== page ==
South Florida Apr 21—May 01, 2008

Posted by Brennan Mulrooney


Brennan Mulrooney

Brennan Mulrooney was born and raised in San Diego, California. Growing up, his heart and mind were captured by the ocean. He split his summer days between helping out behi...

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South Florida is home to many birds that can't be found easily anywhere else in North America. The trick is that most of them aren't that easy to see in Florida either. This is the challenge of leading this tour: there is a long list of "target" birds and almost every one of them could be missed if things don't go just right. They range from birds that are becoming increasingly rare like the Smooth-billed Ani, and birds that are notoriously difficult to observe like the Mangrove Cuckoo and Short-tailed Hawk, to birds like White-crowned Pigeon and the various Miami exotics that are fairly common, but unpredictable, and to birds like Antillean Nighthawk and Roseate Tern that are late migrants and often aren't back on the breeding grounds in time for us to see them. Well, sometimes fortune smiles. This year we had a combination of good weather, a great group, and just enough pure luck that everything seemed to fall into place—not one target bird was missed!

Without a doubt, the bird on this trip that causes me the most lost sleep is the Mangrove Cuckoo. It always seems to be at the top of everybody's want list, usually because they've been to Florida before and missed it! While not especially uncommon, they are incredibly hard to find when they are not singing. Unfortunately for us, and most visiting birders, their singing activity doesn't really pick up until May or June; at this time, and through the summer, they are actually fairly easy to find, but that doesn't help us in April. We needed a little something extra, and some overnight showers were exactly that. The Mangrove Cuckoo has been called "rain crow" for its tendency to become active and vocal after rains, and we saw strong evidence of that. After enjoying superb scope views of a singing Black-whiskered Vireo (unusually scarce this year), I heard a distant singing cuckoo. I could barely believe my ears, but as we worked on it, it continued to get closer, and soon we were treated to prolonged views of first one, then a second singing Mangrove Cuckoo from an adjacent territory. We finally walked away as they continued their vocal sparring. We heard at least one other singing that morning as we birded in the lush, tropical hardwood hammocks of Key Largo; it was an embarrassment of cuckoos.

Short-tailed Hawk is another bird that we know is around, but getting a good look at one is an entirely different matter. They breed at very low densities in large areas of riparian woodland in the interior of central and southern Florida, and spend most of the day soaring high above these remote areas. They are almost never seen perched, so we usually have to settle for rather distant scope views. After having typically unsatisfying scope views early in our day around Lake Okeechobee, we continued our search in the afternoon. We had just gotten fantastic roadside views of a group of Florida Scrub-Jays while birding the back road woodlands (which were also yielding such goodies as Red-headed Woodpecker and Swallow-tailed Kite) when we spotted a small Buteo soaring overheard. It was a light-morph Short-tailed and, as we watched, it was joined by a second bird. For several minutes they drifted back and forth at fairly low altitude, giving us great views without even having to use the scope! Light-morph Short-tailed Hawks are very handsome raptors and we had unusually good looks.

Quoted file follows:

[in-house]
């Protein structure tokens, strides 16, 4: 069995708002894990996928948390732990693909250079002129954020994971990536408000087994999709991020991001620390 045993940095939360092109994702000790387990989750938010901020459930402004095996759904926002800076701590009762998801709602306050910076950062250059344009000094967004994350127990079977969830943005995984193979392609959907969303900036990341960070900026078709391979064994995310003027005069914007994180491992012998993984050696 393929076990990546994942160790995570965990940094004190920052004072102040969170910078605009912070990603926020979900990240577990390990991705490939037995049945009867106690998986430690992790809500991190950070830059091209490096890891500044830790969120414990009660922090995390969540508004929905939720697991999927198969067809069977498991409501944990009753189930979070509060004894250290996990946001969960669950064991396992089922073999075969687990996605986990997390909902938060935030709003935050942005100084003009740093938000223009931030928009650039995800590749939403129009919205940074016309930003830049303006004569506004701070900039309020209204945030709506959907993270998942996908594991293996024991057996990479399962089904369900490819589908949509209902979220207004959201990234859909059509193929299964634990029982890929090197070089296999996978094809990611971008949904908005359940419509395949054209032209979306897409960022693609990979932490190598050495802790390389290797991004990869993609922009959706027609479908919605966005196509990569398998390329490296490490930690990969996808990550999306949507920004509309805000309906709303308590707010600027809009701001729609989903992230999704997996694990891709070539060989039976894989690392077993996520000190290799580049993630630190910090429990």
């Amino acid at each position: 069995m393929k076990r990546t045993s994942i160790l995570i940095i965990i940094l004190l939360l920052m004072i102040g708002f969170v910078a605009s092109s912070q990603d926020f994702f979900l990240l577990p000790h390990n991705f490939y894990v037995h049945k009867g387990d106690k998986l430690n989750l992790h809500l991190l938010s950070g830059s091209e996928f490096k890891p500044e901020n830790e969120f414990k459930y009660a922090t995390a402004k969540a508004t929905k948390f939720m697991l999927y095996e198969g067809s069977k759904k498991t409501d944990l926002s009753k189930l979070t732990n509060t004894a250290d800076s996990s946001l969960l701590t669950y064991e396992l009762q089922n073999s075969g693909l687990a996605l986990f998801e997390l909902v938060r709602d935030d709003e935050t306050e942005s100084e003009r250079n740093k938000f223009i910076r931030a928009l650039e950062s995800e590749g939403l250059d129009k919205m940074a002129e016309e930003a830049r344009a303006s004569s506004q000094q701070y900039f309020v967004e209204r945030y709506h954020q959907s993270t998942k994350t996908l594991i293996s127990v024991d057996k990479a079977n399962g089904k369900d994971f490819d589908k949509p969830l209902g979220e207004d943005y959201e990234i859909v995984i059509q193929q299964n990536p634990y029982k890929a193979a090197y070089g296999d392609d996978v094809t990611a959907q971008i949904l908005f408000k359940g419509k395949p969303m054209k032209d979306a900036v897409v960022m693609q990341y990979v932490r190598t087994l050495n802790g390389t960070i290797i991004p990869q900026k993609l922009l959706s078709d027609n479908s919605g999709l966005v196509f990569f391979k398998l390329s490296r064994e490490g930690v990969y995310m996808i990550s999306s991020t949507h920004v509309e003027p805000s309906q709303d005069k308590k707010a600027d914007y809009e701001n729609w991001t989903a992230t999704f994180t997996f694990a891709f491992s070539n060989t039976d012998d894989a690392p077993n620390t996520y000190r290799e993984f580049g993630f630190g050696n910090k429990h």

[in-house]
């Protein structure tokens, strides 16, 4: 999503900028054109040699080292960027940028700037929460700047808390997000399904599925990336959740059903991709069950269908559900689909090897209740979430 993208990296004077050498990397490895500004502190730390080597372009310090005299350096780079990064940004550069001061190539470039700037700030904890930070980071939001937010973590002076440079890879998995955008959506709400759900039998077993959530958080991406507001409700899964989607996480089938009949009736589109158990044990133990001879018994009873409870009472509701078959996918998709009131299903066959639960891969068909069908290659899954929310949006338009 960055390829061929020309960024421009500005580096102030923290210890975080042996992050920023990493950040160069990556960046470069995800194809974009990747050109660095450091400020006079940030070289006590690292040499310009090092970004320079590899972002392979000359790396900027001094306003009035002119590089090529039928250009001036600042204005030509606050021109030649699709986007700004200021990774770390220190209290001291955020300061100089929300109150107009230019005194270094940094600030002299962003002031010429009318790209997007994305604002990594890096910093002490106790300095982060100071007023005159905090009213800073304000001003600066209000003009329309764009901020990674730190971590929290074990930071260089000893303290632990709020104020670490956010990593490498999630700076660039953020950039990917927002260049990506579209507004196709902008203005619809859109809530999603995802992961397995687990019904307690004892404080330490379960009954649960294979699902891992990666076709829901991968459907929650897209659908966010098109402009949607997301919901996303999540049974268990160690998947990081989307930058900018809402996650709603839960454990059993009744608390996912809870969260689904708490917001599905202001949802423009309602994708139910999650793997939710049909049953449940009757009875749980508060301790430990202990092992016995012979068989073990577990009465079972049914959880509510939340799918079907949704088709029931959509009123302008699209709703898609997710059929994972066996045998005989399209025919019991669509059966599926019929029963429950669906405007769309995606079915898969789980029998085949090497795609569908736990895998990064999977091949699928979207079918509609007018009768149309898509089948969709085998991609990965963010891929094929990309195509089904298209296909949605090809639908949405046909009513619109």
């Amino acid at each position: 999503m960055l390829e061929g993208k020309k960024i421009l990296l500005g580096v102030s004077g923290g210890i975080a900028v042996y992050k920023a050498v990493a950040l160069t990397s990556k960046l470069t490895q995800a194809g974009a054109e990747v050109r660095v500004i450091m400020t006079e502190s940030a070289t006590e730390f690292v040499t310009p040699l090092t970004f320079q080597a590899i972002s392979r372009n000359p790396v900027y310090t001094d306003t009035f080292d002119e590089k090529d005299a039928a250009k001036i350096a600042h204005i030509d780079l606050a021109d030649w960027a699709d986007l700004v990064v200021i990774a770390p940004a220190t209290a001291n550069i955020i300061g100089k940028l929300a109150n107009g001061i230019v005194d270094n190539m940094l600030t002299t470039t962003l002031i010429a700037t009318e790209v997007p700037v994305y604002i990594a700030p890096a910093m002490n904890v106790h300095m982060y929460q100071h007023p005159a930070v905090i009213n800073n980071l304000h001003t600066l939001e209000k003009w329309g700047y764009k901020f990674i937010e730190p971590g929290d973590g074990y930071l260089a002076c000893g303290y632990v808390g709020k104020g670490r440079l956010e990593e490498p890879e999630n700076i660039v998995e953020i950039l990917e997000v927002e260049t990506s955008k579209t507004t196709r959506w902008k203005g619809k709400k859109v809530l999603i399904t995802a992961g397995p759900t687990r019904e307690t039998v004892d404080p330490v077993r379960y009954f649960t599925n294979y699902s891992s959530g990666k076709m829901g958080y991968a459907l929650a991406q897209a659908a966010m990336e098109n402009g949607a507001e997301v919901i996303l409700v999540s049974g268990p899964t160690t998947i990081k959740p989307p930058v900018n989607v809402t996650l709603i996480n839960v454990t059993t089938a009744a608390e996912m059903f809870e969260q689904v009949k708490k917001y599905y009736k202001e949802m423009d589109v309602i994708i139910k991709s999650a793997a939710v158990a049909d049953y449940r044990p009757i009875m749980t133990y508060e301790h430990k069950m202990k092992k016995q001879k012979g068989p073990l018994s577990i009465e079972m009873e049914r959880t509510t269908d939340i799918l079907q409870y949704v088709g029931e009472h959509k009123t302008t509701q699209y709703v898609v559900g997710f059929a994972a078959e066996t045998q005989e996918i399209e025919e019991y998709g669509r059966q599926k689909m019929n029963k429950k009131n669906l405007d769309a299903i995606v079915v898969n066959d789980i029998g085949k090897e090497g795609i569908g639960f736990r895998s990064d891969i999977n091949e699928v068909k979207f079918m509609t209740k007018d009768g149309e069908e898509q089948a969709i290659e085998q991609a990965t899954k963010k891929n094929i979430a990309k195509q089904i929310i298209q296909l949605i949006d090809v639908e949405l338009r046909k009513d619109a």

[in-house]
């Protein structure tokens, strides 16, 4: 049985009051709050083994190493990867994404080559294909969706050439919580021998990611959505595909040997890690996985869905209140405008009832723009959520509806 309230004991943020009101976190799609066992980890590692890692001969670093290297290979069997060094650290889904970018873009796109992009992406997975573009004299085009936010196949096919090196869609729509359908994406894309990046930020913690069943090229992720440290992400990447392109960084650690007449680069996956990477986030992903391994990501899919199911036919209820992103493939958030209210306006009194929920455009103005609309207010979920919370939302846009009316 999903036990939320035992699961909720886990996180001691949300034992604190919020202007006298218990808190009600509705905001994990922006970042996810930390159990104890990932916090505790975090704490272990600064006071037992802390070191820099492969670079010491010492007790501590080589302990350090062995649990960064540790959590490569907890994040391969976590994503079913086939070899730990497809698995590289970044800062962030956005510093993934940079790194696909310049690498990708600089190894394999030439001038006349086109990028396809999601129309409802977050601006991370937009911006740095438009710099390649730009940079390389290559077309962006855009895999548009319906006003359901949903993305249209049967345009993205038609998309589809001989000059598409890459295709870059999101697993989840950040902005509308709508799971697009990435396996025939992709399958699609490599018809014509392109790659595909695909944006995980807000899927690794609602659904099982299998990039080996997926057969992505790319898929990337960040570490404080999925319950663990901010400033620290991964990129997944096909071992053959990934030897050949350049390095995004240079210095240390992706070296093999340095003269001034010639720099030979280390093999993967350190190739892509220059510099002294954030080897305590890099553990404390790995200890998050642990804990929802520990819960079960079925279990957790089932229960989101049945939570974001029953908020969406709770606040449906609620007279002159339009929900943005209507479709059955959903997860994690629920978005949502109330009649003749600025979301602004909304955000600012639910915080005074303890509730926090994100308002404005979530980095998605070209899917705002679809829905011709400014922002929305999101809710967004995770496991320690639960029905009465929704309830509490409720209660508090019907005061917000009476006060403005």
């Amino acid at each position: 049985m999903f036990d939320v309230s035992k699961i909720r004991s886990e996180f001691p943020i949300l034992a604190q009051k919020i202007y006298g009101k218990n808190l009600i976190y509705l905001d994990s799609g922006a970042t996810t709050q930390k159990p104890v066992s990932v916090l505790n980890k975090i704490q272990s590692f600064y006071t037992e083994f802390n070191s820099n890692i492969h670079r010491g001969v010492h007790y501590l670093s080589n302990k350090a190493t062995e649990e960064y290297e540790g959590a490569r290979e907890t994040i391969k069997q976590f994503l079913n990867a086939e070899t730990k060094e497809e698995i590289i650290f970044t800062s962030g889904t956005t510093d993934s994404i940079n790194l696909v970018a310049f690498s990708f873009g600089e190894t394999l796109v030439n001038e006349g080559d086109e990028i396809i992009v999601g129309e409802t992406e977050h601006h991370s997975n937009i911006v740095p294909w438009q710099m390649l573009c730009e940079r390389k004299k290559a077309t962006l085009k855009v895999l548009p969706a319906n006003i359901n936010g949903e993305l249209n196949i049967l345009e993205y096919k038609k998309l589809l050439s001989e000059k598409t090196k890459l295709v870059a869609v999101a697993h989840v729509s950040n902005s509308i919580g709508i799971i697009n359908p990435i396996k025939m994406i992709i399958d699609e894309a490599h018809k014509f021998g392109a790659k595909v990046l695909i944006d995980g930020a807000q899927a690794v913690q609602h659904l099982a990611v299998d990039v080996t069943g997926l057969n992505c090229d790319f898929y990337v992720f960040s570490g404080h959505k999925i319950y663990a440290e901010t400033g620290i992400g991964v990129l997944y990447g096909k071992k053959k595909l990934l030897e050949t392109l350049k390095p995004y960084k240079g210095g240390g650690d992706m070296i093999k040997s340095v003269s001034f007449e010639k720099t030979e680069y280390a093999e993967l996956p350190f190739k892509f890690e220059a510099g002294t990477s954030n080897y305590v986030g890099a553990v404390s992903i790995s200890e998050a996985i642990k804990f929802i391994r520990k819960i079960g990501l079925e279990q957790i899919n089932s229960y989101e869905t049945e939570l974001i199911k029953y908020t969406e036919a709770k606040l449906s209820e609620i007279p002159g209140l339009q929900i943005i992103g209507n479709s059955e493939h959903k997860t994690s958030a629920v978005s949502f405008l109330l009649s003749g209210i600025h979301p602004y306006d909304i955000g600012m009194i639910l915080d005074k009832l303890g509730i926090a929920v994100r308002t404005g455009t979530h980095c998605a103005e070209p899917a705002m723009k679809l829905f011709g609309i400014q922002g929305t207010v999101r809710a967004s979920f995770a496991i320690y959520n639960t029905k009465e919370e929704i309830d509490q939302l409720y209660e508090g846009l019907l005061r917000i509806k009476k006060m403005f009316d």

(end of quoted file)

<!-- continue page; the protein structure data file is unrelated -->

This is not to say that this whole trip is hard core target birding; in fact, our first day was very relaxed and a trip highlight as usual. We spent the morning at two very birder-friendly water treatment facilities that have become incredible havens for birds and birders alike. Here we delighted in stunningly close looks at several marsh birds that are often secretive and difficult to observe. First we found a Sora running around so close to us that we could barely focus our binoculars on it. A bit later on we had Purple Gallinules just as close, and then noticed that they were tending to a freshly hatched clutch of chicks! The little black balls of fluff were barely bigger than ping pong balls, and yet were already crawling through the vegetation after their parents. Then we had repeated scope views of Least Bitterns skulking in the reeds, doing a great job of concealing themselves, but not quite well enough! A flock of migrant warblers here was a great way to start the tour as we had Northern Parula, Cape May, Black-throated Blue, Prairie, Palm, Blackpoll, and Black-and-white warblers, American Redstart, and Common Yellowthroat all at or below eye level! So much for warbler neck!

Other "target birds" that we nabbed included Black-bellied and Fulvous whistling-ducks, Mottled Duck, Magnificent Frigatebird, Great White Heron (the white morph of Great Blue Heron), Reddish Egret, Roseate Spoonbill, Wood Stork, Snail Kite, Crested Caracara, Limpkin (with babies!), Red-cockaded Woodpecker, Gray Kingbird, "West Indian" Cave Swallow, Brown-headed Nuthatch, "Cuban" Yellow Warbler (a.k.a. Golden Warbler), Bachman's Sparrow, "Cape Sable" Seaside Sparrow, and Shiny Cowbird. Not a bad haul! This year's tour was certainly one to remember, and has set a standard for future tours.